Through a new alliance, helping millions of Americans access quality jobs

Before the COVID-19 crisis, the rise of technology and new ways of working were already disrupting jobs and the skills employees need to do them.

In 2019, the McKinsey Global Institute estimated that almost 40 percent of Americans are in occupational categories that could shrink by 2030. American workers without a college degree are also four times more likely than those with one to lose their jobs due to automation.

The recent pandemic has only exacerbated this shift. As many as 57 million U.S. jobs are at risk because of COVID-19, and the most vulnerable Americans bear the brunt. Millions will need support shifting into new jobs and careers, building on the skills they have—ideally in a way that improves their economic prospects.

To help connect and guide jobseekers to the support they need, McKinsey has joined the Rework America Alliance formed by the Markle Foundation, a non-profit organization focused on finding solutions for economic security and health for all Americans. The Alliance will help millions of workers, regardless of formal education, move into good jobs in the digital economy by accelerating the development of a more effective system of worker training aligned to jobs that employers will need to fill.

By joining this Alliance, we can help create greater visibility for workers into what opportunities exist and how they can pursue them.

Liz Hilton Segel, North America Managing Partner, McKinsey

While there is a rich and growing reskilling ecosystem, it can be hard to help workers navigate it: understanding what the in-demand jobs will be, pinpointing the reskilling opportunities that will most help, choosing and accessing the training options that build the right skills and will have traction with employers, and getting all that insight in a way that is tailored to the individual.

“There is plenty of data out there on reskilling options,” says Nikhil Patel, a McKinsey partner. “But it exists in a patchwork, telling workers different and sometimes conflicting stories. There’s an opportunity to give workers more cohesive support at a national scale.”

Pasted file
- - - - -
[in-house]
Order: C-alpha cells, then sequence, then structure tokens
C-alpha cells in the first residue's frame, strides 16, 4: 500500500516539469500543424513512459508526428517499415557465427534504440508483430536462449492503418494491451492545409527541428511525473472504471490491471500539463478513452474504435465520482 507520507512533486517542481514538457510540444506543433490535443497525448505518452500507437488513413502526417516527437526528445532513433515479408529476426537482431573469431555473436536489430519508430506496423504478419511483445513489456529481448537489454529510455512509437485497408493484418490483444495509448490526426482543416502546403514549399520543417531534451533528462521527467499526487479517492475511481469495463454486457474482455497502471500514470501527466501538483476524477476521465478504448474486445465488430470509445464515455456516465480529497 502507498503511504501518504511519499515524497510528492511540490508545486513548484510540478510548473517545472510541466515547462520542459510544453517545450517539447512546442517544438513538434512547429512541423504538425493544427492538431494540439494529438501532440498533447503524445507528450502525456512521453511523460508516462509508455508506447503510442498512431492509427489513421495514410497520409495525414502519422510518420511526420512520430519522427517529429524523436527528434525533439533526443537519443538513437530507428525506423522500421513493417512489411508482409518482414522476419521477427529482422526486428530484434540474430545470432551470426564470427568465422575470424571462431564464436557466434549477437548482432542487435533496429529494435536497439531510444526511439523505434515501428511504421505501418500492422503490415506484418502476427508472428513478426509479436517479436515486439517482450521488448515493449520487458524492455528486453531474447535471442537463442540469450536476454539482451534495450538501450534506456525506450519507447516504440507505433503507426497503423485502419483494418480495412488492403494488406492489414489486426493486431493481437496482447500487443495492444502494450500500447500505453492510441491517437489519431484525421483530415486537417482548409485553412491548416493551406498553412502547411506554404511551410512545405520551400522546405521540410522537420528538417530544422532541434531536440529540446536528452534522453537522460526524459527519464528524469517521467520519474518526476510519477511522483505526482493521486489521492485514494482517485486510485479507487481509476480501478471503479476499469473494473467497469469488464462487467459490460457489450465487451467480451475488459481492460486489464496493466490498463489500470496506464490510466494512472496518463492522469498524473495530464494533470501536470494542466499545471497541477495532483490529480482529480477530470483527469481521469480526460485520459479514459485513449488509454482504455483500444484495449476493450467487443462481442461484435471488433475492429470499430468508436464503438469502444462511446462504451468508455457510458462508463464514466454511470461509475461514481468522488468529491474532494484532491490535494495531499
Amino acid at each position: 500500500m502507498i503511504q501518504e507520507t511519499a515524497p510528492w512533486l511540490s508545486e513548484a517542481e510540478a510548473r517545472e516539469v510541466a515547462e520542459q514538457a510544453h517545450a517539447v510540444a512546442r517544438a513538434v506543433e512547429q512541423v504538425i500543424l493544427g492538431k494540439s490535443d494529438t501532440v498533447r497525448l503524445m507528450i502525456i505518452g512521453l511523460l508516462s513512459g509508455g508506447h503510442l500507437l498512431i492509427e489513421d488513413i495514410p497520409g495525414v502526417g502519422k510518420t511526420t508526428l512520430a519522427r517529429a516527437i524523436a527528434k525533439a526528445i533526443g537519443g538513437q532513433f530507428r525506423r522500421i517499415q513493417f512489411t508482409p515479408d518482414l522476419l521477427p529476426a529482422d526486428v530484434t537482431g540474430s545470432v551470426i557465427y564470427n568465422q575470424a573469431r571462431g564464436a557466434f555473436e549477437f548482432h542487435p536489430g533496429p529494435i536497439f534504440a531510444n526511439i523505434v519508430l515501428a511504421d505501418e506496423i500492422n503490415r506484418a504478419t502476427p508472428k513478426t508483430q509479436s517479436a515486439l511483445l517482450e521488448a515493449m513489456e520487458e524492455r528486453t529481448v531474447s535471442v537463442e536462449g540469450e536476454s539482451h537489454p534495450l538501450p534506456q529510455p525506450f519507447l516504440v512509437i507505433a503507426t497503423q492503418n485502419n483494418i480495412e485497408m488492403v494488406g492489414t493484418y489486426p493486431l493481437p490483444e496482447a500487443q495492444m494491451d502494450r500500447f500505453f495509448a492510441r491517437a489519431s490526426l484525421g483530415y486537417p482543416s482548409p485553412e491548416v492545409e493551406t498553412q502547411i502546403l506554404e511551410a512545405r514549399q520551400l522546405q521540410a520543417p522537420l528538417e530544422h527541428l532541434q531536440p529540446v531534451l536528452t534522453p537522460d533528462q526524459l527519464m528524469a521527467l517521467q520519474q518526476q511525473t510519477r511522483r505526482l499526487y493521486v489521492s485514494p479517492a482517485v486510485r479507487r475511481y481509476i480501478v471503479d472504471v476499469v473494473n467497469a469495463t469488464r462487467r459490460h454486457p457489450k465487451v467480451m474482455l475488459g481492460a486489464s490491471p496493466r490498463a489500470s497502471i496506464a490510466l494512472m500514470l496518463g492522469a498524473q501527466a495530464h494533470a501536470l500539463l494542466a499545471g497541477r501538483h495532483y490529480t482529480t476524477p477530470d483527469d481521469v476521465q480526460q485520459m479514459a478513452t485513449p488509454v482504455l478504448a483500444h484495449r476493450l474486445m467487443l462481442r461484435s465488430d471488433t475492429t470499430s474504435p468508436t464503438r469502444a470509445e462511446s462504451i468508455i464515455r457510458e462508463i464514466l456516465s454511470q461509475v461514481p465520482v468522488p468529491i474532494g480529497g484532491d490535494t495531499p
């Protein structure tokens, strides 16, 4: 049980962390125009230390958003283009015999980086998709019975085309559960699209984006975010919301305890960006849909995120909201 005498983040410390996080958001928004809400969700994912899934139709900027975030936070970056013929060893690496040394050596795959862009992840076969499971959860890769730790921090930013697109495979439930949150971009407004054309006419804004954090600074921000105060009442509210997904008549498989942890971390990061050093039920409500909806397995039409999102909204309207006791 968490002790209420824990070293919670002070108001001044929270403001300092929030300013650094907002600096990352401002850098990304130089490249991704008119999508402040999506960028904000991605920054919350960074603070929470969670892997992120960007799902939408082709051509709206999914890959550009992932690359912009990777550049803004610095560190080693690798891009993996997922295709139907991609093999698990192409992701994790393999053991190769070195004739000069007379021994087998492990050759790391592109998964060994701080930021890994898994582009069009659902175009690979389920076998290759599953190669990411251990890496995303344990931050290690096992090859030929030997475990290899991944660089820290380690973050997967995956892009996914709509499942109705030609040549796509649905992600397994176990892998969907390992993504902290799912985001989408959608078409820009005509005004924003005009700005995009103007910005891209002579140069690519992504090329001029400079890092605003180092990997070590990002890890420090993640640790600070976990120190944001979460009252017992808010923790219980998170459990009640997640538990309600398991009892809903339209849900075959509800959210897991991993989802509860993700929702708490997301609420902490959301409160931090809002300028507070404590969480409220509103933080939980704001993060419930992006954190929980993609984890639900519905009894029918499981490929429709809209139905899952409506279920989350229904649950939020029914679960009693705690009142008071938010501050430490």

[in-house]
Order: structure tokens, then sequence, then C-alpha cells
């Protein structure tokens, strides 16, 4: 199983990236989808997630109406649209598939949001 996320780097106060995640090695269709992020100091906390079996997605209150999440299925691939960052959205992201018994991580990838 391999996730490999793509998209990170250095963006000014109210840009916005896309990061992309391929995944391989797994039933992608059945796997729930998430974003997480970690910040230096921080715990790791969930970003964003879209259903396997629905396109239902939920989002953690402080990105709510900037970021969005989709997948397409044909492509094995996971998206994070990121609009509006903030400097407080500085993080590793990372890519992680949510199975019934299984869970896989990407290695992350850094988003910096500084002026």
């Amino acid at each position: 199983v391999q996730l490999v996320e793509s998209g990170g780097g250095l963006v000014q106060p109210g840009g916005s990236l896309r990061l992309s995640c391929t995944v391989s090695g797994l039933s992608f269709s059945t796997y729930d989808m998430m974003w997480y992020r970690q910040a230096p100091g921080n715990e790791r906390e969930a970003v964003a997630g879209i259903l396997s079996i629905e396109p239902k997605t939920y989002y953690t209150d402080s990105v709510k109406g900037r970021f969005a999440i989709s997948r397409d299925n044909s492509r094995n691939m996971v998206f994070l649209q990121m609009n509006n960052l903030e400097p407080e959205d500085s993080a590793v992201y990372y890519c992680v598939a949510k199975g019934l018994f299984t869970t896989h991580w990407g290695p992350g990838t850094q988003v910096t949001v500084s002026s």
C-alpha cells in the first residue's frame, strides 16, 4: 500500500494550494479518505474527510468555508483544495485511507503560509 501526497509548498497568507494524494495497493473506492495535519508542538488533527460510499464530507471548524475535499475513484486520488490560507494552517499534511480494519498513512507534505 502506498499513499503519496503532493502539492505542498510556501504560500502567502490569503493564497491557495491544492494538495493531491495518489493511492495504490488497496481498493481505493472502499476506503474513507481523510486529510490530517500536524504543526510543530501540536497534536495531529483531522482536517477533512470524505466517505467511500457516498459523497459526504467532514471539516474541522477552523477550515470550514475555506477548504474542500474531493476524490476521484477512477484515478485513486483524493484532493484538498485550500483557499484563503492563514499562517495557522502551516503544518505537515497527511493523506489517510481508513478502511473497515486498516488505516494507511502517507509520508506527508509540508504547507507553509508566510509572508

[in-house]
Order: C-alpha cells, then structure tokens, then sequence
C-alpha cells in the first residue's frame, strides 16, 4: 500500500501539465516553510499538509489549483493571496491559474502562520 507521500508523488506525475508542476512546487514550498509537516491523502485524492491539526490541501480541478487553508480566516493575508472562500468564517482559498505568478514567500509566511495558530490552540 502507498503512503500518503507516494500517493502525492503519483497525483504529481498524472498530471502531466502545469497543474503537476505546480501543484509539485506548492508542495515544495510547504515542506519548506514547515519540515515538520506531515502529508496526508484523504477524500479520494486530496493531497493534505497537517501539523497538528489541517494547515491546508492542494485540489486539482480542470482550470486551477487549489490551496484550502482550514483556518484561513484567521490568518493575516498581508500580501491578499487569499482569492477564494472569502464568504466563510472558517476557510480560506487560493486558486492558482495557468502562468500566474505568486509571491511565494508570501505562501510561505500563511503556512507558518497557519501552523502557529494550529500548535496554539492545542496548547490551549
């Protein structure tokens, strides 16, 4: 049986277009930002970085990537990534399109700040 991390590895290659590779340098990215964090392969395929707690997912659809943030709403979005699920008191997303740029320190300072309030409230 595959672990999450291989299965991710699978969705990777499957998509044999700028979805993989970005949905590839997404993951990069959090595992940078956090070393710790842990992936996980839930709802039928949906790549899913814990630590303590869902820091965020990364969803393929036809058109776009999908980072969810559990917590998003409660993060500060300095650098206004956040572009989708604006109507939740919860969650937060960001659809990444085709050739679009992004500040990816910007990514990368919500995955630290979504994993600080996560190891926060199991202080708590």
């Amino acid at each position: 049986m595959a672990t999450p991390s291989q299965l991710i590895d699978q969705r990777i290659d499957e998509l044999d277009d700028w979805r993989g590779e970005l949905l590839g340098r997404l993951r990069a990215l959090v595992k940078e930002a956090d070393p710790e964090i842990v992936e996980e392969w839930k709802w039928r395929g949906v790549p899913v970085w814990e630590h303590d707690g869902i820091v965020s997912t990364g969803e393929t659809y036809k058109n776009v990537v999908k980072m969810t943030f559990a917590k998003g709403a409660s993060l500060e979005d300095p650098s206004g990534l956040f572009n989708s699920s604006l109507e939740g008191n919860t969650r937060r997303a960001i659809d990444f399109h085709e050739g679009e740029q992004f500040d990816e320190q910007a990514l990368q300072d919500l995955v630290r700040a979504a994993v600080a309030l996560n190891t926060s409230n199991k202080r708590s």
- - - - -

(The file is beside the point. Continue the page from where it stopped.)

The Rework America Alliance members also include a mix of private, public, and social sector institutions, including the African American Mayors Association, the Federal Reserve Bank of Atlanta, Google, Goodwill, Microsoft, the NAACP, the National Urban League, and Walmart, among others, that will collaborate to help enable unemployed workers to move to better jobs, regardless of formal education. “The need for reskilling has never been more acute,” says Liz Hilton Segel, managing partner for McKinsey in North America. “By joining this Alliance, we can help create greater visibility for workers into what opportunities exist and how they can pursue them.”

Our team analyzed the experiences of workers across 60 million talent profiles and more than 150 million postings to help job seekers.

As part of McKinsey’s support for the Rework America Alliance, we helped the Markle Foundation design a backbone of capabilities that enables participants in the reskilling ecosystem to better collaborate at scale—linking market signals, actionable insights on reskilling opportunities, and training options that will help workers better access those opportunities. As the Alliance’s work proceeds, McKinsey’s data analytics capabilities will help identify credible job trajectories for workers to improve their wages and job security based on their skills. We will also analyze potential future growth and viability of different job trajectories, and provide a factual anchor for discussion with employers and local community groups about near-term and long-term job demand.

“It takes the guesswork out of this process for workers,” says Liz. “The goal is for jobseekers to be able to make fact-driven decisions on where to invest their time and select and access training options that will meaningfully help.”

As a starting point, our team analyzed the recent experiences of workers across 60 million talent profiles and more than 150 million job postings. They looked at the real experiences of real people who moved successfully along a trajectory of low-wage or lower-middle-wage ‘origin’ jobs at high risk of displacement; to ‘gateway’ jobs proven to serve as a stepping stone to higher wages; to middle-to-high wage ‘destination’ roles that are expected to be in demand, resilient to automation and COVID-19 disruption and accessible to skilled workers without four-year degrees.

Initial analysis suggests that these proven trajectories will be relevant to a large subset of the 16 million Americans currently unemployed and the 57 million Americans at risk. They have a real chance of reaching an attractive occupation through reskilling. “No one knows exactly which jobs will recover when,” says Nikhil. “But reskilling clearly matters, and we should act now. Through the Alliance, we feel tremendous hope being able to help vulnerable workers access opportunities that could improve their incomes and safeguard their futures.”

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